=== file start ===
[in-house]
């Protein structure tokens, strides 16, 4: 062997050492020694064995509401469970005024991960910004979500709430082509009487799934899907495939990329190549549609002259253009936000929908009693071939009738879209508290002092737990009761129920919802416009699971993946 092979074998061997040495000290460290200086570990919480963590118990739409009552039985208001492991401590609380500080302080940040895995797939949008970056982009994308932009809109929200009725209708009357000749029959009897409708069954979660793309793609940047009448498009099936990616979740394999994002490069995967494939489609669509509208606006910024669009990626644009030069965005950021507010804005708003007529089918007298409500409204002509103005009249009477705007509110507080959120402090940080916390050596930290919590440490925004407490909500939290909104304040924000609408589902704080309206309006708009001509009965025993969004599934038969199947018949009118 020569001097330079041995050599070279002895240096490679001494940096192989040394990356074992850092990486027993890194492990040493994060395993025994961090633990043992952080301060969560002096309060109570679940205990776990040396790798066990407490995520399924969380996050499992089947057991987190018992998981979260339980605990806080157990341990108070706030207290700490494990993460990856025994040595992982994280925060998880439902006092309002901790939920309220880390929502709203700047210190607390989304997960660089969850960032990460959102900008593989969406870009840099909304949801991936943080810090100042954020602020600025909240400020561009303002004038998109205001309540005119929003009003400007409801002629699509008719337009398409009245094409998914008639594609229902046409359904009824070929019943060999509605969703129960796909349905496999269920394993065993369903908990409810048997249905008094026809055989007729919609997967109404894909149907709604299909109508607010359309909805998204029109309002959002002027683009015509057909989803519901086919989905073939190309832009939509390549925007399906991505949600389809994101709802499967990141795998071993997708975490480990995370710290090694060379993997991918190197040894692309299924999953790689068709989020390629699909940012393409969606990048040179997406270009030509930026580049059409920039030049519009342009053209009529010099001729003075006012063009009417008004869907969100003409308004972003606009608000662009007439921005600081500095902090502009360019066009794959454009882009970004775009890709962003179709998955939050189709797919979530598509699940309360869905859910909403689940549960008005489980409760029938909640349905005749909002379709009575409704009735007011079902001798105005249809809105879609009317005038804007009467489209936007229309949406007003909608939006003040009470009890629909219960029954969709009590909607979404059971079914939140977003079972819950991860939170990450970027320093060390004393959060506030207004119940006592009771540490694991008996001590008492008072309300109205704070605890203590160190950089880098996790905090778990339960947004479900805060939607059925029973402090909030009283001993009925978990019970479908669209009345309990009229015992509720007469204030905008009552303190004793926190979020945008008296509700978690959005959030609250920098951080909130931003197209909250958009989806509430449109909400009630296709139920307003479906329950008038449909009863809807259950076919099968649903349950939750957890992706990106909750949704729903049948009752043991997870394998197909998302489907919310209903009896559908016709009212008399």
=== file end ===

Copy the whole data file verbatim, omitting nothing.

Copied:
[in-house]
């Protein structure tokens, strides 16, 4: 062997050492020694064995509401469970005024991960910004979500709430082509009487799934899907495939990329190549549609002259253009936000929908009693071939009738879209508290002092737990009761129920919802416009699971993946 092979074998061997040495000290460290200086570990919480963590118990739409009552039985208001492991401590609380500080302080940040895995797939949008970056982009994308932009809109929200009725209708009357000749029959009897409708069954979660793309793609940047009448498009099936990616979740394999994002490069995967494939489609669509509208606006910024669009990626644009030069965005950021507010804005708003007529089918007298409500409204002509103005009249009477705007509110507080959120402090940080916390050596930290919590440490925004407490909500939290909104304040924000609408589902704080309206309006708009001509009965025993969004599934038969199947018949009118 020569001097330079041995050599070279002895240096490679001494940096192989040394990356074992850092990486027993890194492990040493994060395993025994961090633990043992952080301060969560002096309060109570679940205990776990040396790798066990407490995520399924969380996050499992089947057991987190018992998981979260339980605990806080157990341990108070706030207290700490494990993460990856025994040595992982994280925060998880439902006092309002901790939920309220880390929502709203700047210190607390989304997960660089969850960032990460959102900008593989969406870009840099909304949801991936943080810090100042954020602020600025909240400020561009303002004038998109205001309540005119929003009003400007409801002629699509008719337009398409009245094409998914008639594609229902046409359904009824070929019943060999509605969703129960796909349905496999269920394993065993369903908990409810048997249905008094026809055989007729919609997967109404894909149907709604299909109508607010359309909805998204029109309002959002002027683009015509057909989803519901086919989905073939190309832009939509390549925007399906991505949600389809994101709802499967990141795998071993997708975490480990995370710290090694060379993997991918190197040894692309299924999953790689068709989020390629699909940012393409969606990048040179997406270009030509930026580049059409920039030049519009342009053209009529010099001729003075006012063009009417008004869907969100003409308004972003606009608000662009007439921005600081500095902090502009360019066009794959454009882009970004775009890709962003179709998955939050189709797919979530598509699940309360869905859910909403689940549960008005489980409760029938909640349905005749909002379709009575409704009735007011079902001798105005249809809105879609009317005038804007009467489209936007229309949406007003909608939006003040009470009890629909219960029954969709009590909607979404059971079914939140977003079972819950991860939170990450970027320093060390004393959060506030207004119940006592009771540490694991008996001590008492008072309300109205704070605890203590160190950089880098996790905090778990339960947004479900805060939607059925029973402090909030009283001993009925978990019970479908669209009345309990009229015992509720007469204030905008009552303190004793926190979020945008008296509700978690959005959030609250920098951080909130931003197209909250958009989806509430449109909400009630296709139920307003479906329950008038449909009863809807259950076919099968649903349950939750957890992706990106909750949704729903049948009752043991997870394998197909998302489907919310209903009896559908016709009212008399």